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December 15, 2005
Volume 32, Issue 4
With a judge now agreeing to an early 2006 trial for Representative Tom DeLay, fears of a spreading election year scandal may be rattling Republicans in Washington, but in staunchly Republican Texas the party faithful say they are standing by their man. With little to fear from Democrats, Texas Republicans can afford to stand with Mr. DeLay, said Bruce Buchanan, a professor of government at the University of Texas. "The Democrats will try to exploit it as part of the general ethics trend," Professor Buchanan said of Mr. DeLay's trial, "but I do not see it changing any election outcomes. There aren't enough influenceable voters." The notable exception, Professor Buchanan said, might be Mr. DeLay's own district, where a recent CNN/USA Today/Gallup poll found a 49 percent to 36 percent preference for a Democrat over Mr. DeLay.
Einstein explained it a century ago and won a Nobel Prize. Now we make use of it every day — inefficiently. It's called the photoelectric effect: light can produce electricity. Electricity produces light. But solar energy still costs more than the fossil-fuel variety. And our lightbulbs and fluorescent tubes waste half their energy. InnovaLight Inc. wants to help. The company's process for reducing silicon to nanosize, light-sensitive crystal dots could revolutionize solar energy and lighting. InnovaLight is exploiting the work of Brian Korgel at The University of Texas in Austin, a board member, to create nanoparticles of uniform size. The firm already tunes its fluid-stored silicon nanoparticle mix to capture everything from infrared to ultraviolet and the visible spectrum in between. Conversely, it can infuse the fluid into thin, flexible panels that emit a controlled range of light--2-nanometer particles for blue, 10 nanometers for orange. Blending particle sizes produces white light. InnovaLight wants product samples ready in a year and a product launch in two years. Should they succeed, the result could be revolutionary.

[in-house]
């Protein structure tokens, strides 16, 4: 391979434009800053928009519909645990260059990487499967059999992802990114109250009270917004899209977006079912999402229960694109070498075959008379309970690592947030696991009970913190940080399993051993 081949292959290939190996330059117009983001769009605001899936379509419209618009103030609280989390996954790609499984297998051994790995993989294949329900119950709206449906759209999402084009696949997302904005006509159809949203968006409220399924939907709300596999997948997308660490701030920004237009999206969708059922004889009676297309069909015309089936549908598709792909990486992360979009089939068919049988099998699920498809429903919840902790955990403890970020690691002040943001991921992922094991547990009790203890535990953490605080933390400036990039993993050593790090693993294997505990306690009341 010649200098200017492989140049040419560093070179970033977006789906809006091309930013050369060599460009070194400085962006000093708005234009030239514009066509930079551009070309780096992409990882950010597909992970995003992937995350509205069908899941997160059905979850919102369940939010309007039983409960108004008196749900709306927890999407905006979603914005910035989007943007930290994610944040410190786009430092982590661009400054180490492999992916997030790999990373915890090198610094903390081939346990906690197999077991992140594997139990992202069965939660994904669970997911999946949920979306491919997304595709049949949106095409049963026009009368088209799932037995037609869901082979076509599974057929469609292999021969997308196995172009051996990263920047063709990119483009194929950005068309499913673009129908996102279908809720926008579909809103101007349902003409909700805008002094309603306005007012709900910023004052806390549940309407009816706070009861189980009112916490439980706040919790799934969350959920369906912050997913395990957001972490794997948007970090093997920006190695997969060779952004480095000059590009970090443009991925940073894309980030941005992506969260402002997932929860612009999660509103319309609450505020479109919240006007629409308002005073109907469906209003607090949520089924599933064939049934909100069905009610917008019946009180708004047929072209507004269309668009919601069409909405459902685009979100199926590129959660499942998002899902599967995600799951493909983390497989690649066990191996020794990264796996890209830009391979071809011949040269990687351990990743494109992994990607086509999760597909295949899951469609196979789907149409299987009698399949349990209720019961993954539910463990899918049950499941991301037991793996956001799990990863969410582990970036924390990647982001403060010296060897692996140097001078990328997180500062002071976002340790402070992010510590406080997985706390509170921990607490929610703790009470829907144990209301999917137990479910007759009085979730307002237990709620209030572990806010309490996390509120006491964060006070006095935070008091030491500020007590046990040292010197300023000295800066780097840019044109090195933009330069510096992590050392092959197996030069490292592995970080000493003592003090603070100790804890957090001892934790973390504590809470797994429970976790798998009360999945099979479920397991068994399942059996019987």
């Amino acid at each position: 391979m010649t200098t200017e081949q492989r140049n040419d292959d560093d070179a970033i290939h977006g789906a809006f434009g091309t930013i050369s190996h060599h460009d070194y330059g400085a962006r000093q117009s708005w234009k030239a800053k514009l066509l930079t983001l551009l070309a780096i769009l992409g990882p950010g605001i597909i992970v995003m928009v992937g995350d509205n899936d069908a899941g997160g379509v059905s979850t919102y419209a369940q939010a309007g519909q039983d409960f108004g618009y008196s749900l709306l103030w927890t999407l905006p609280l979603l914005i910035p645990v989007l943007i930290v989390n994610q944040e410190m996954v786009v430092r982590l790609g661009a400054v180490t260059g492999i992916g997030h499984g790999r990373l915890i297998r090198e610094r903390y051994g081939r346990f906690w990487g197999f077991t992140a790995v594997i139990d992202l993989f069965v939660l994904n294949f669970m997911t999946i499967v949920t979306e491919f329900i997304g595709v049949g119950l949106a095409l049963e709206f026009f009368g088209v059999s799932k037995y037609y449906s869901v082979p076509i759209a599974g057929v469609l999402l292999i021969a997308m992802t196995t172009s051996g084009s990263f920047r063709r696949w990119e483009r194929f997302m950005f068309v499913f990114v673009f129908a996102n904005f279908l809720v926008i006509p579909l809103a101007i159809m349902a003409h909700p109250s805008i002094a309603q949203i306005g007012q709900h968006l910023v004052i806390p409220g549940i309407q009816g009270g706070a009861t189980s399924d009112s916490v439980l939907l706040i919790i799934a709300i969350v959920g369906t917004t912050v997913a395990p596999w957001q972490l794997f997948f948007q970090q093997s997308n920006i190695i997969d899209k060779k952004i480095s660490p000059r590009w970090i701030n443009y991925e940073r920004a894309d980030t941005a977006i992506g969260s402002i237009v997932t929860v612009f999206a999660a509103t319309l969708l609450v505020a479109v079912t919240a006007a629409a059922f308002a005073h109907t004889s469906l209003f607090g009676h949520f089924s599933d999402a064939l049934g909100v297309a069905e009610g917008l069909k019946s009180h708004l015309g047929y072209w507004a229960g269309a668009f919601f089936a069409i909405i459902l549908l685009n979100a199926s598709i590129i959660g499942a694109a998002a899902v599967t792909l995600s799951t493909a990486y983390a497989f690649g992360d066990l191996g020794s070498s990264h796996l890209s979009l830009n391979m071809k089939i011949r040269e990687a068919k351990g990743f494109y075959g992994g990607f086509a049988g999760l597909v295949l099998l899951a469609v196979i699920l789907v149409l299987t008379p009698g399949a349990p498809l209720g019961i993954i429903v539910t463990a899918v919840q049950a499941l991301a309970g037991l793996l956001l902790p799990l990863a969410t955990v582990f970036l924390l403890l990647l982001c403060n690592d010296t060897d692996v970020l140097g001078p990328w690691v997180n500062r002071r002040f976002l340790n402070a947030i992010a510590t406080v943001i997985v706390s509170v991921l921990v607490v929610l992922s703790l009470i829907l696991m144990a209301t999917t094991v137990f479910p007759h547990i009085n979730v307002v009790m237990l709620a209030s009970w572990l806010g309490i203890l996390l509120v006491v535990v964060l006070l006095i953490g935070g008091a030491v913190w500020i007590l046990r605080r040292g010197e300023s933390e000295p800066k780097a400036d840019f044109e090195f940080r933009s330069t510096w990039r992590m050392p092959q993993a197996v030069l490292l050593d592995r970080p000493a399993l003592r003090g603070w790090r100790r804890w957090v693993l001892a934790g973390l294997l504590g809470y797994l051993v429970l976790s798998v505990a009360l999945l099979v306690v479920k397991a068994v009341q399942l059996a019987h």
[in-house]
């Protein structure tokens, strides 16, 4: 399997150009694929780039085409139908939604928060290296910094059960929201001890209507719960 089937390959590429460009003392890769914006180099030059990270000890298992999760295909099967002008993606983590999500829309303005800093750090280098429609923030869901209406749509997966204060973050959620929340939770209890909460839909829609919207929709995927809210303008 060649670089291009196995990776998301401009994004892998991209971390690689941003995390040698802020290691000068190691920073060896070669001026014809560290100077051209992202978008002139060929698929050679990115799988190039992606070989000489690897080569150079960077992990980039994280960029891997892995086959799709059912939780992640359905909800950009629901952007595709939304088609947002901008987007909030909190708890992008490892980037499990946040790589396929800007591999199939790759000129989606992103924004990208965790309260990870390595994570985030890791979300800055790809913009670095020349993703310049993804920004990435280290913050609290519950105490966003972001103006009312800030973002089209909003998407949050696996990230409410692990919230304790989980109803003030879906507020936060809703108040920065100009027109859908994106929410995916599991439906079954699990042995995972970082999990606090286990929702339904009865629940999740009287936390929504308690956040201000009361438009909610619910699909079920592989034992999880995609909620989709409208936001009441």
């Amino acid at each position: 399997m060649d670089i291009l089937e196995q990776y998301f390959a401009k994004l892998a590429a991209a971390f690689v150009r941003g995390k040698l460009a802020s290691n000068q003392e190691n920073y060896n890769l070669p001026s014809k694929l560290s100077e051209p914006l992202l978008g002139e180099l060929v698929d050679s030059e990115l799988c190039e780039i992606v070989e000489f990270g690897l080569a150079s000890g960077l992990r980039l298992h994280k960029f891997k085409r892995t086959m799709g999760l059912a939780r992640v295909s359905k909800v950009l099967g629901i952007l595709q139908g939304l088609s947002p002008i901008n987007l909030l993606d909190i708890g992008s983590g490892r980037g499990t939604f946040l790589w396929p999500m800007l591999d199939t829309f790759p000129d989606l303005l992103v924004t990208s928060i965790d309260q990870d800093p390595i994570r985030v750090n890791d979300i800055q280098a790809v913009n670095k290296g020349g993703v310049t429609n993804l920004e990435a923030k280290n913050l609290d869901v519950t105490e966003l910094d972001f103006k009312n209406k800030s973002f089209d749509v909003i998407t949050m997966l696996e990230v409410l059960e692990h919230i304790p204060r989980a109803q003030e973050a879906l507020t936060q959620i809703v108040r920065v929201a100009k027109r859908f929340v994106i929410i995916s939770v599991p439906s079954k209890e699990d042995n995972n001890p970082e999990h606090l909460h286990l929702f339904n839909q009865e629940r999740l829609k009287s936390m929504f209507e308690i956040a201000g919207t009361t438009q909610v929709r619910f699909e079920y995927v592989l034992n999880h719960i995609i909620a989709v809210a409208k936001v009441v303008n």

Online college applications are surging, stoked by an array of tactics schools have adopted to nudge applicants away from traditional paper filings. The development started as an effort by colleges to cut costs and make life simpler for admissions officers. Now it has turned into a way for families to save money. In a bid to encourage more applicants to apply online, fees are often waived for electronic applications. Because of the savings they reap on printing and processing costs, a few schools are making it harder not to apply electronically. The University of Dayton is one that accepts only online applications. The University of Texas no longer routinely prints and distributes paper admissions forms; students who want one must request it from a state agency. Although Yale officials say they treat paper and electronic applications equally, on the university's Web site they "strongly encourage" online applications, promising better speed and accuracy in handling
The Wall Street Journal